BYU Law Students Develop 2 Access-To-Justice Tools

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Brigham Young University Law School announced this week the development of two new legal technology solutions, one intended to make assigning community service more efficient and the other used to generate divorce documents.

BYU Law's LawX legal design lab developed the two projects concurrently as a means to address access-to-justice issues in Utah, according to a statement Tuesday. The law school held a demo day on April 12 to present the two platforms, which will be piloted in the state with potential for expansion to others.

One platform, CourtServe, connects judges, charities and people convicted of certain misdemeanors or infractions to make it easier for judges to assign community service as opposed to fines or jail time. Order Up, the second project, generates temporary orders for divorce clients who may lack funds to hire a lawyer.

"BYU Law is committed to helping our students become effective problem solvers and committed community builders," Nick Hafen, BYU Law's head of legal technology education, said in a statement on Tuesday. "In keeping with this spirit, LawX provides students with a unique hands-on opportunity to develop solutions to real problems."

Students are tasked with designing and creating prototypes — whether tech or policy solutions — throughout the semester. Participants test their solutions with potential users and pitch them to investors, stakeholders and experts.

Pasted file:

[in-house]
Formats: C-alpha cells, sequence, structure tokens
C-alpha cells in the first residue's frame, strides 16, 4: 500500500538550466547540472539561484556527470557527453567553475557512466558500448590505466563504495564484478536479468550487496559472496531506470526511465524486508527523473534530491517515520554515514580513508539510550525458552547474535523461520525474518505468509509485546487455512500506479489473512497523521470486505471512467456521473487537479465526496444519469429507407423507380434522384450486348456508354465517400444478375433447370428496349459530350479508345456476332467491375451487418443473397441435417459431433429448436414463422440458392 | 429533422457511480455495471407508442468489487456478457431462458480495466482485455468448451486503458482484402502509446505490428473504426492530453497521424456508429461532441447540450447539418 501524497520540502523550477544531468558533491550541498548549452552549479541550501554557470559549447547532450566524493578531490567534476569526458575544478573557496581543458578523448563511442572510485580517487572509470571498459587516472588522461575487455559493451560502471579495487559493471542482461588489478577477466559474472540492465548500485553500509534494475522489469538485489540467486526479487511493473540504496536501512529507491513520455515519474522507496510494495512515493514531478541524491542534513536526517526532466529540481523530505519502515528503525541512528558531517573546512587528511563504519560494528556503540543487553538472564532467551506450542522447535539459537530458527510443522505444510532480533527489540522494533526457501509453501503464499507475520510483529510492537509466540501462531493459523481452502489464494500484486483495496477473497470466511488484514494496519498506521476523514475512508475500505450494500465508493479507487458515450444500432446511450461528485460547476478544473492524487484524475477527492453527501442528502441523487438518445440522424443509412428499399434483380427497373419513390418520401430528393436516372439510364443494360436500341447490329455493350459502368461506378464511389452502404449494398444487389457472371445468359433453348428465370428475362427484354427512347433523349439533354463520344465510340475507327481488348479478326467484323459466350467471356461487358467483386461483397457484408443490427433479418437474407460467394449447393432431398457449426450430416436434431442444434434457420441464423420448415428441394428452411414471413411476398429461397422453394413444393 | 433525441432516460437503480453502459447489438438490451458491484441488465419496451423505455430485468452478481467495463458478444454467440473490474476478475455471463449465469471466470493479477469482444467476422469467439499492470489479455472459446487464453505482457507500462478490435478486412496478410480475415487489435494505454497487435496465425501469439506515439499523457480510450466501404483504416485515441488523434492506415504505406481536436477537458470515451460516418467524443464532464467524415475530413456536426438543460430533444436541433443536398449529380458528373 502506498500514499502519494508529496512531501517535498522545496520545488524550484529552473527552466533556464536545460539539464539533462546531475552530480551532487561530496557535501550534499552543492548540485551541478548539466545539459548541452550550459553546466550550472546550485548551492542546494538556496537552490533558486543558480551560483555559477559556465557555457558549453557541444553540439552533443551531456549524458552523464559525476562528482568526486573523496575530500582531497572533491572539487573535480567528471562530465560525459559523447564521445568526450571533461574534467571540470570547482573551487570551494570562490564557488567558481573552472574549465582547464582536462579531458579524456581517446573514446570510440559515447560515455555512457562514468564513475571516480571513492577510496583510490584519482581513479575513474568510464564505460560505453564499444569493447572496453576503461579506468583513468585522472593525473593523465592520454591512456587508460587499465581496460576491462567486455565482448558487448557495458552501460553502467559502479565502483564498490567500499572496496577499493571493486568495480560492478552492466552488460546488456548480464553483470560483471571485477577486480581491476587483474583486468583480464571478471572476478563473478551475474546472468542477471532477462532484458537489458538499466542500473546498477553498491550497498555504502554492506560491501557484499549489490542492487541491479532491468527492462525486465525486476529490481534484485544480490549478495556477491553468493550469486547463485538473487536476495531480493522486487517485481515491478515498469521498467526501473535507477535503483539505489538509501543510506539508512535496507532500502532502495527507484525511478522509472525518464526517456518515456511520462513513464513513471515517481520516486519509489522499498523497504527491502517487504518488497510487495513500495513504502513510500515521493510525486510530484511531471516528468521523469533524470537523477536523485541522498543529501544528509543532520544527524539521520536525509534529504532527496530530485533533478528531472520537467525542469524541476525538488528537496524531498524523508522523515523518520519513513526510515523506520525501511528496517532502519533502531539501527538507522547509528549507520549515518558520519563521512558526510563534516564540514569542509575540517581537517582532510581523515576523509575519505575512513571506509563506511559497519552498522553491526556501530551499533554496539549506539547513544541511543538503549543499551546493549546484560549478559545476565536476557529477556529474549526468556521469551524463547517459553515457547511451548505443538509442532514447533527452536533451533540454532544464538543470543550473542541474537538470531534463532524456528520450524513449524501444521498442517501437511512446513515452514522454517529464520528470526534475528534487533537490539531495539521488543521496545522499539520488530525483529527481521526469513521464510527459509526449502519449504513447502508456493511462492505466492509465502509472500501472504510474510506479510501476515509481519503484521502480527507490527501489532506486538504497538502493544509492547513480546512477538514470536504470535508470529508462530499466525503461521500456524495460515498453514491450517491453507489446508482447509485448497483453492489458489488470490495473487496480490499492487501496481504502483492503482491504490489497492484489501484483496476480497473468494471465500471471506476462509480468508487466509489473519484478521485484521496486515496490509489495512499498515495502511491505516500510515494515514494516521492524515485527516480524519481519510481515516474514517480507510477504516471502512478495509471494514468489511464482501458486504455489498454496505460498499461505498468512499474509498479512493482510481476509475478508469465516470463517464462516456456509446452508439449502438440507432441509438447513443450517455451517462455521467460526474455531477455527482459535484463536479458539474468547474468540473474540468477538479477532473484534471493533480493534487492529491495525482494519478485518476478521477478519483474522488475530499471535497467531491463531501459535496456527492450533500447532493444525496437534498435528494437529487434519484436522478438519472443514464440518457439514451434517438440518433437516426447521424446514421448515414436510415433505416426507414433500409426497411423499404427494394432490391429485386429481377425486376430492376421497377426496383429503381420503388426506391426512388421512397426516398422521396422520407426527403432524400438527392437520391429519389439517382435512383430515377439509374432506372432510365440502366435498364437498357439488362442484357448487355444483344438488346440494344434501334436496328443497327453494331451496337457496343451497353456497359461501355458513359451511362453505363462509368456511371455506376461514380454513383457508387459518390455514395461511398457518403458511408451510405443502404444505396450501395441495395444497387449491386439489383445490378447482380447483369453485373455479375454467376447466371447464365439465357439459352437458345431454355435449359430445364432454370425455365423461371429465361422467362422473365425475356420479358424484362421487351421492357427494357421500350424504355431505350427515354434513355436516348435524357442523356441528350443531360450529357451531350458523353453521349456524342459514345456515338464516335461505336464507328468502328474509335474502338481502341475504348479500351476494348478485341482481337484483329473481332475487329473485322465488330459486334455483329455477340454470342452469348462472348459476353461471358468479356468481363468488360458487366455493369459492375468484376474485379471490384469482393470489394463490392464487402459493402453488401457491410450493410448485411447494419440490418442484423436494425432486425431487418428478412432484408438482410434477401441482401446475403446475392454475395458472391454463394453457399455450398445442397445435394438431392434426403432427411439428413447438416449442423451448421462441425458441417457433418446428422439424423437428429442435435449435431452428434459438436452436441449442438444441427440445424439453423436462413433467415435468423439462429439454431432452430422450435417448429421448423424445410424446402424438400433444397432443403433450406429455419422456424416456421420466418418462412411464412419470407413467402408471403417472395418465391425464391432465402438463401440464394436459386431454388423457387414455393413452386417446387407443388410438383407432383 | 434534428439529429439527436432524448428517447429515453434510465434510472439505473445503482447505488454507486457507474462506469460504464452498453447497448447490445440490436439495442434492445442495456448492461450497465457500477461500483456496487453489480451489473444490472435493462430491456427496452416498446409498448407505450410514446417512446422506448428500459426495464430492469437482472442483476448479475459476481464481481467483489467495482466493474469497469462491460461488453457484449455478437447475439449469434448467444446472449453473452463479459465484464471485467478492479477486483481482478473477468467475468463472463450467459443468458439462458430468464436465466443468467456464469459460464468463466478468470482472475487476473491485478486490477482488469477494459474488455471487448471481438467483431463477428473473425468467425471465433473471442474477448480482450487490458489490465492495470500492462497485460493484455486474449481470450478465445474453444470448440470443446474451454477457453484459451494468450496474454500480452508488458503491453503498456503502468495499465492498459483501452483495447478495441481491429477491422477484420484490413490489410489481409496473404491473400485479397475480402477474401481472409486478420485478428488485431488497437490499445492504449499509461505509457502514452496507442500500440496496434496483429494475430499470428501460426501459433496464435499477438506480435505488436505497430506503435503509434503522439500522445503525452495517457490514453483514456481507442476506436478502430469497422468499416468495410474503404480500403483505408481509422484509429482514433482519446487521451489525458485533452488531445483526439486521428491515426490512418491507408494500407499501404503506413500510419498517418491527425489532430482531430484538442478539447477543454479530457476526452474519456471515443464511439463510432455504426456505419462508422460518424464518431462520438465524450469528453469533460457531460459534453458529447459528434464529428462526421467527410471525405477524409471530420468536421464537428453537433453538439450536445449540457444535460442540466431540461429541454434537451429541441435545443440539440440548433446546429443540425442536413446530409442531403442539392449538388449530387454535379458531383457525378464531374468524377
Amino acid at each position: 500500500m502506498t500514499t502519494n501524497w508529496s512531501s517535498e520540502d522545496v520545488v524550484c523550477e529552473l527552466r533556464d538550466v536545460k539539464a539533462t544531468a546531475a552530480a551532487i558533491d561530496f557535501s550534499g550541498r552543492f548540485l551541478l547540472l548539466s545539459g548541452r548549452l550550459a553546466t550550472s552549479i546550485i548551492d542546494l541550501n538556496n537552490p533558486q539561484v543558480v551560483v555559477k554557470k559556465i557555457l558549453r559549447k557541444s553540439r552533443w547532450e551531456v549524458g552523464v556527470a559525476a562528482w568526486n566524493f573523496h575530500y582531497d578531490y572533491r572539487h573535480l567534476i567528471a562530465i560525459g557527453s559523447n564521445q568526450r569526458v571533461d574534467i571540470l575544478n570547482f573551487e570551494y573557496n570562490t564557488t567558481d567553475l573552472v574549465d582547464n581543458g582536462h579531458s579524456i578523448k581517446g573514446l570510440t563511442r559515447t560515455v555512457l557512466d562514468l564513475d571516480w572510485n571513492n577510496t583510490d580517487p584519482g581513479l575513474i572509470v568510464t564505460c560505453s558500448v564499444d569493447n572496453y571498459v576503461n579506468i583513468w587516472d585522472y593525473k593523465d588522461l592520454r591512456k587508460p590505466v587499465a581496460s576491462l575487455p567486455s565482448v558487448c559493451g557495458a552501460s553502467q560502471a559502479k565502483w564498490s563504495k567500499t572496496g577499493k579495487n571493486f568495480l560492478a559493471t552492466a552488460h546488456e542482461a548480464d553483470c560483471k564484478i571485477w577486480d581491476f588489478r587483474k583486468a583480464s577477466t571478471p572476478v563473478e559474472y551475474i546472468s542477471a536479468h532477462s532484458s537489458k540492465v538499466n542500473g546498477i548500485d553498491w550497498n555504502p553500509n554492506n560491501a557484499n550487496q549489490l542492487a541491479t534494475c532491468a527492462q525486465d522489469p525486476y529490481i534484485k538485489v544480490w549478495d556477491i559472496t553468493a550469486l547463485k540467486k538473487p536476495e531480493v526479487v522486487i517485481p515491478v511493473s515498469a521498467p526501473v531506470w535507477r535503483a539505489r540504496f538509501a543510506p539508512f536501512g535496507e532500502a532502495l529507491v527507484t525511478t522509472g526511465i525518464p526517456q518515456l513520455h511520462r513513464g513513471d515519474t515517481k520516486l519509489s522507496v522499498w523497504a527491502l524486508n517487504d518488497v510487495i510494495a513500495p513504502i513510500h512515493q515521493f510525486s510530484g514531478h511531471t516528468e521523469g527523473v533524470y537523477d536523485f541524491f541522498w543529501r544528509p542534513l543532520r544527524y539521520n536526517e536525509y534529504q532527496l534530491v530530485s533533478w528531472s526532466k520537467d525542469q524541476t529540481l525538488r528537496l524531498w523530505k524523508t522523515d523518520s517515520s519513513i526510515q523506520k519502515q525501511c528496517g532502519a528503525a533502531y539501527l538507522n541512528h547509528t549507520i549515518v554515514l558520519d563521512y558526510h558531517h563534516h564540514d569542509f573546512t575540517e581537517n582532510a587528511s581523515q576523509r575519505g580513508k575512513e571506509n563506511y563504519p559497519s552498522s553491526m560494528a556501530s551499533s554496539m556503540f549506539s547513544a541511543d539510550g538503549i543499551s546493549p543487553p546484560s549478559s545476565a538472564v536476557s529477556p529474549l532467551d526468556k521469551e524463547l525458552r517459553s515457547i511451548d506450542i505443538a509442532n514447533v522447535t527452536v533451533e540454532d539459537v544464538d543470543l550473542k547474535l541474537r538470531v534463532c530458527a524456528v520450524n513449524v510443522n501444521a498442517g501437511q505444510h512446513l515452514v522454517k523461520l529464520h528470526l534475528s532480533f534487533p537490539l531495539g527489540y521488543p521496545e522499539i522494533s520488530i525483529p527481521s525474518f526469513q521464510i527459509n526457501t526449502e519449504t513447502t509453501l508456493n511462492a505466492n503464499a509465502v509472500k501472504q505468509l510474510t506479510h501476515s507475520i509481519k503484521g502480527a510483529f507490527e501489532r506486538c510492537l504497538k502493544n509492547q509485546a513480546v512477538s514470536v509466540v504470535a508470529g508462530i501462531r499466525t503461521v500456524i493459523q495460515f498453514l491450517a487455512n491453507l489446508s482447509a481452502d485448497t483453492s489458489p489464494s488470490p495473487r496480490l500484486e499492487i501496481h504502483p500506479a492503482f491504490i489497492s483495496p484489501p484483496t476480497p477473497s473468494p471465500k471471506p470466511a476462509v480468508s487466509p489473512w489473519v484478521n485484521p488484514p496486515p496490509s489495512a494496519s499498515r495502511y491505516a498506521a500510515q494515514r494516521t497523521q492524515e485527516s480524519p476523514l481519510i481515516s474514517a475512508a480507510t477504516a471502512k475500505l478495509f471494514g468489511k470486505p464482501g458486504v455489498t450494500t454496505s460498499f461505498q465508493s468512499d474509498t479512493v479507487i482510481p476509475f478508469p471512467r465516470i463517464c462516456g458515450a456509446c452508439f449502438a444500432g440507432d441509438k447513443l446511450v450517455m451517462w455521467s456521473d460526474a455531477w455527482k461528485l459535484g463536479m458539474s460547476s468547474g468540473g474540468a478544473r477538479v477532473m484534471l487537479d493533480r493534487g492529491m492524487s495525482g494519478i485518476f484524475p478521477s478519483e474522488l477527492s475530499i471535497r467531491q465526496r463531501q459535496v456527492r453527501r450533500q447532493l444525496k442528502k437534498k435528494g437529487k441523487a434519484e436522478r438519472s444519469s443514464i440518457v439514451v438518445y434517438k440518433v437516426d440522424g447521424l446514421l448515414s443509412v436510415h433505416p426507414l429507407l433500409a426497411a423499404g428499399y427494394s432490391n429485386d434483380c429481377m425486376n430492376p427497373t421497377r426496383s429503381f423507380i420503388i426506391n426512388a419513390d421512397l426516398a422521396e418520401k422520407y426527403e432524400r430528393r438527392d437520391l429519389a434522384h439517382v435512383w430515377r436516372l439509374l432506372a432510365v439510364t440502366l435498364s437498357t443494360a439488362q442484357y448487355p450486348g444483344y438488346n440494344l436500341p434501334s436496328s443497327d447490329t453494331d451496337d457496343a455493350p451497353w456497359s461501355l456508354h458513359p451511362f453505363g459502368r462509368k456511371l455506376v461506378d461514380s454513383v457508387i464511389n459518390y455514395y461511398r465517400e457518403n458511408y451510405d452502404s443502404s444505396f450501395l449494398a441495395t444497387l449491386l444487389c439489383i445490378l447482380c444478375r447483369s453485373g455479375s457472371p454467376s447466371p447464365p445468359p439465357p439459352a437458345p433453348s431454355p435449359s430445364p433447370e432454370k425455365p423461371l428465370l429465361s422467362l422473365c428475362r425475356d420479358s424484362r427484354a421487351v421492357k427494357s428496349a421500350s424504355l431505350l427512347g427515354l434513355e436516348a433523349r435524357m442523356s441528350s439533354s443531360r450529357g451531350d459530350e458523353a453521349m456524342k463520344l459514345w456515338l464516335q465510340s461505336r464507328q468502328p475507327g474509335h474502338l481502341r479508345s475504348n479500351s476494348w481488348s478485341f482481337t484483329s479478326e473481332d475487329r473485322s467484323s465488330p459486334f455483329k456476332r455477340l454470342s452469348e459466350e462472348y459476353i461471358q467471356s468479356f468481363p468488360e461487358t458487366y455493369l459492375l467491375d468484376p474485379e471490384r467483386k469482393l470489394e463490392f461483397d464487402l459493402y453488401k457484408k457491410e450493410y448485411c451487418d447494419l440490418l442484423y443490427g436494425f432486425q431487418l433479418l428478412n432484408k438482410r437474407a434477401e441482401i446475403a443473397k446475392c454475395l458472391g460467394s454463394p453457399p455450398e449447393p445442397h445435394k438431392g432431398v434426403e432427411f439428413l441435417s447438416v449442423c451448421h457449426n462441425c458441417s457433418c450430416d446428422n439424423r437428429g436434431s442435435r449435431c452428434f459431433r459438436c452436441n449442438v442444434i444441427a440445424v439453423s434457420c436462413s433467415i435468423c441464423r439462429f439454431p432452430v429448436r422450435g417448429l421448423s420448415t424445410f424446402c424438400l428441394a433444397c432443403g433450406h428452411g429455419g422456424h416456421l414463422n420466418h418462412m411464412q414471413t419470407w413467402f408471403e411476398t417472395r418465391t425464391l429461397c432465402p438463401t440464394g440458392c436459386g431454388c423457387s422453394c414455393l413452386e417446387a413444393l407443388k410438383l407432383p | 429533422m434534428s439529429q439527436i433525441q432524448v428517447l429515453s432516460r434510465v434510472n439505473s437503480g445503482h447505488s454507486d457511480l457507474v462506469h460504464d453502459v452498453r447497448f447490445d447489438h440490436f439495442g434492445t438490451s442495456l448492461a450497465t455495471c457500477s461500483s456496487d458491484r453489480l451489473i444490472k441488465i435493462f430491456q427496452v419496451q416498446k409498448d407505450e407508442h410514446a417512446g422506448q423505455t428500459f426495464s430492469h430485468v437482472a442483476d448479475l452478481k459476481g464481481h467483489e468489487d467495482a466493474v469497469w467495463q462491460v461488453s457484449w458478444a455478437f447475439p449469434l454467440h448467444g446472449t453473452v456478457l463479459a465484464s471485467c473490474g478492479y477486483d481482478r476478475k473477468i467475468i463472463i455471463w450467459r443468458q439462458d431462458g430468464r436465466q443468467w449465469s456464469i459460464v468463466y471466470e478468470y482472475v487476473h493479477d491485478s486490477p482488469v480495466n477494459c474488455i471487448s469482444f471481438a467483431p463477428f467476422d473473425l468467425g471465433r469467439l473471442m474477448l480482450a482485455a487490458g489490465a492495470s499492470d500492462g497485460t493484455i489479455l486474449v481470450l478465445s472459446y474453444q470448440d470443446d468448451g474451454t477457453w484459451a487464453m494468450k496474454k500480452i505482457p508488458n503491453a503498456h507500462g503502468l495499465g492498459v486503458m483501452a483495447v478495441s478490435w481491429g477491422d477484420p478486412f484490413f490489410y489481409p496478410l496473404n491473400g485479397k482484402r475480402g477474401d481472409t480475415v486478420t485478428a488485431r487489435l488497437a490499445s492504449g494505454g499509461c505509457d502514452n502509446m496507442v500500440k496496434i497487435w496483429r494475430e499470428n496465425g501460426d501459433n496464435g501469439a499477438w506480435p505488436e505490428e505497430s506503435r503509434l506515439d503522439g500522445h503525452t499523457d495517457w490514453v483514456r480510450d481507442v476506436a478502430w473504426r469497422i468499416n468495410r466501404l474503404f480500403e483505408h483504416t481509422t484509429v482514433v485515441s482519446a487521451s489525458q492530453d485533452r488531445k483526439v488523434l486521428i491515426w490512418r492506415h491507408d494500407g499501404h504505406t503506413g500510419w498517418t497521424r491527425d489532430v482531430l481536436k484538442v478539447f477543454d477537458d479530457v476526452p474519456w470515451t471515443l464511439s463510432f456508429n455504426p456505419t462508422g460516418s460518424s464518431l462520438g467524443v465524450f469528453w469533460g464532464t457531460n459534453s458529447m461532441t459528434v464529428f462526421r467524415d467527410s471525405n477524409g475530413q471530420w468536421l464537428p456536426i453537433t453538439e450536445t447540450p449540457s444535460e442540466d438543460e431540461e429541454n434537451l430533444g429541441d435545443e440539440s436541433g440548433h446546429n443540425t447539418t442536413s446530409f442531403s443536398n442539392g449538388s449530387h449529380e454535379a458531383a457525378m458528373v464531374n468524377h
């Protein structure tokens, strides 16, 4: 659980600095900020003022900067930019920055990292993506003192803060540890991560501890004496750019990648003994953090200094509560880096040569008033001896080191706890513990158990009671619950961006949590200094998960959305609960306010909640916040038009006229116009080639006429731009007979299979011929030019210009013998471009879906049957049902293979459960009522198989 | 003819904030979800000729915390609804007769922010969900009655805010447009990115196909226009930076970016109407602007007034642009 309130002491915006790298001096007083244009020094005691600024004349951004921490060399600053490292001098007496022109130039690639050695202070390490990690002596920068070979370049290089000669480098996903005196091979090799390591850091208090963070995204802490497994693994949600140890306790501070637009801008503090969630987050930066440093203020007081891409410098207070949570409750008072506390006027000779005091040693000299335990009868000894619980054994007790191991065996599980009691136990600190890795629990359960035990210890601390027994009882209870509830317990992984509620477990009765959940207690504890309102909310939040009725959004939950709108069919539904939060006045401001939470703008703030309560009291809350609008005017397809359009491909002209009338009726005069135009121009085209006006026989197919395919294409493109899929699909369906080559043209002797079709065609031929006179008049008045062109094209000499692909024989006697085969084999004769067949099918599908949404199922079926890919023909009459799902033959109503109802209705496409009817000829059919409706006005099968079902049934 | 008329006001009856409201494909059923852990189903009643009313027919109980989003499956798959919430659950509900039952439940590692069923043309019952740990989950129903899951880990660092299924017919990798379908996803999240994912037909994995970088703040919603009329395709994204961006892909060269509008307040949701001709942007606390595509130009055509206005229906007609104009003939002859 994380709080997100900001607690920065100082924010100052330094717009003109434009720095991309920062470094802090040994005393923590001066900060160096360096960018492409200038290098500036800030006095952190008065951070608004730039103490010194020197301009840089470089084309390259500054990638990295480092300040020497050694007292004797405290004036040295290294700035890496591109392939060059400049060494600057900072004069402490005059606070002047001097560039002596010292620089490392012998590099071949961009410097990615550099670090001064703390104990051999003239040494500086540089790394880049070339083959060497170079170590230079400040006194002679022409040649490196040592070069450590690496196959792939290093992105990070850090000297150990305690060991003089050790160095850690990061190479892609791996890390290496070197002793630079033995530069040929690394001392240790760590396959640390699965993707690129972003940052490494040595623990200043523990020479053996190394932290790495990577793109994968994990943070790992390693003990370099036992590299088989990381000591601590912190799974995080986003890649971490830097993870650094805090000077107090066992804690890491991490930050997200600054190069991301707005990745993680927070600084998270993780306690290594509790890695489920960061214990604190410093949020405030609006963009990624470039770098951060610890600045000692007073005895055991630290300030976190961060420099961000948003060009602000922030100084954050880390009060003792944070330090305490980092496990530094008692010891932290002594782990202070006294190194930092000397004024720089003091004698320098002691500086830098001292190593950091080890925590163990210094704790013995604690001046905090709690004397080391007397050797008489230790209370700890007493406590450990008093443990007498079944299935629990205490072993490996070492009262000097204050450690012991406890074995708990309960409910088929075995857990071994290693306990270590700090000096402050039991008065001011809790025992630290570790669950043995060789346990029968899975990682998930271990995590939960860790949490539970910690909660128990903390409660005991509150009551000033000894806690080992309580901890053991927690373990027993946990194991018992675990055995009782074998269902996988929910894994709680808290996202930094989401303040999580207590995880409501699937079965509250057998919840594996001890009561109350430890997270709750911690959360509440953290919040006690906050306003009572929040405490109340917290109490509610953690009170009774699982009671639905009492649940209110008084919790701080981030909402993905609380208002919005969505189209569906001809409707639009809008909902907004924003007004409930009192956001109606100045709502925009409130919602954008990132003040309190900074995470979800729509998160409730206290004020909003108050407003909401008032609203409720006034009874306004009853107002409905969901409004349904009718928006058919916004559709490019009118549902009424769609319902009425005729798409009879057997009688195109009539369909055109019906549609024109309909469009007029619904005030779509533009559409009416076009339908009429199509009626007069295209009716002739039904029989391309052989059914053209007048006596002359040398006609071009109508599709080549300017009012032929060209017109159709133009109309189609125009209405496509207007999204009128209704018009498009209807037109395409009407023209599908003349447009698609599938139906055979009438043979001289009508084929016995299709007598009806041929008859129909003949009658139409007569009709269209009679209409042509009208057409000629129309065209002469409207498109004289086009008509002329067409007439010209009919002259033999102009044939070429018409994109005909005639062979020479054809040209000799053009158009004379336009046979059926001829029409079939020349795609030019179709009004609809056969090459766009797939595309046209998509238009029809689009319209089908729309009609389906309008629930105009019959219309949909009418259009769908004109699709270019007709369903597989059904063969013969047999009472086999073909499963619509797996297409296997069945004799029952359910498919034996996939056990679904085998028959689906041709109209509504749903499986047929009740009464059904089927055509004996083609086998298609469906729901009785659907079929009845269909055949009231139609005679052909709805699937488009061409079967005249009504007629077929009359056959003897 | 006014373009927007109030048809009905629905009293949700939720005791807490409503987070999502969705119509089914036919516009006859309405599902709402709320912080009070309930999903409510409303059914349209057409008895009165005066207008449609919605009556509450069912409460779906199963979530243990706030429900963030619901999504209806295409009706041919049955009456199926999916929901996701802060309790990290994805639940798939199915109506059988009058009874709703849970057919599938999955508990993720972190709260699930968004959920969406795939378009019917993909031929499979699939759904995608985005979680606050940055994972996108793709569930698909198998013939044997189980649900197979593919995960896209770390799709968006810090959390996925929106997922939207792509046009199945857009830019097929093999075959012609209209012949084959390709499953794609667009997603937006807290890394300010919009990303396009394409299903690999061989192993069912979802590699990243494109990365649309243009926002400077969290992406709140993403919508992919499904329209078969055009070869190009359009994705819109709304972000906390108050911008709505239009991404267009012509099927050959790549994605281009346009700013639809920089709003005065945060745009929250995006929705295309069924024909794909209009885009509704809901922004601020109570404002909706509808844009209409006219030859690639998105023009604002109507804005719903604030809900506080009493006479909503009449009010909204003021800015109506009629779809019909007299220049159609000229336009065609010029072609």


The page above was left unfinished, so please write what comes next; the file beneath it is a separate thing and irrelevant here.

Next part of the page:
"The program pushes students in ways no other law school course does, and students come out much better equipped to confront real-world legal challenges at the individual and structural level," Hafen said.

The CourtServe prototype has received interest from venture capitalists, according to the school. The online platform allows charities to post opportunities and helps volunteers filter opportunities based on the type of crime committed, among other parameters. It also streamlines the process of generating signed proof of completion for the courts. The service provides judges a more accessible means to assign volunteer opportunities, the school said.

Order Up, which is currently available in English, is designed to address financial stress that arises from long divorce proceedings, particularly in filing temporary orders to begin receiving child support or alimony. The platform asks the user a list of questions regarding financial status and generates legal orders.

"I'm a huge advocate of LawX; this process provides students with a means to develop creative solutions to real problems, which is really different from reading a book or hearing about case law," Hayden Moss, a student who worked on the CourtServe project, said in the announcement on Tuesday. "We're taught that BYU Law School's goal is to create people who make the world a better place. This class breaks the mold of traditional law school studies and shows me that I can make a real difference."

BYU last year held its first annual design thinking competition, organized by LawX and the law school's Law, Innovation, Technology and Entrepreneurship Group. The winning idea was a tool to help pro se tenants find solutions for their legal problems.

--Editing by Robert Rudinger.

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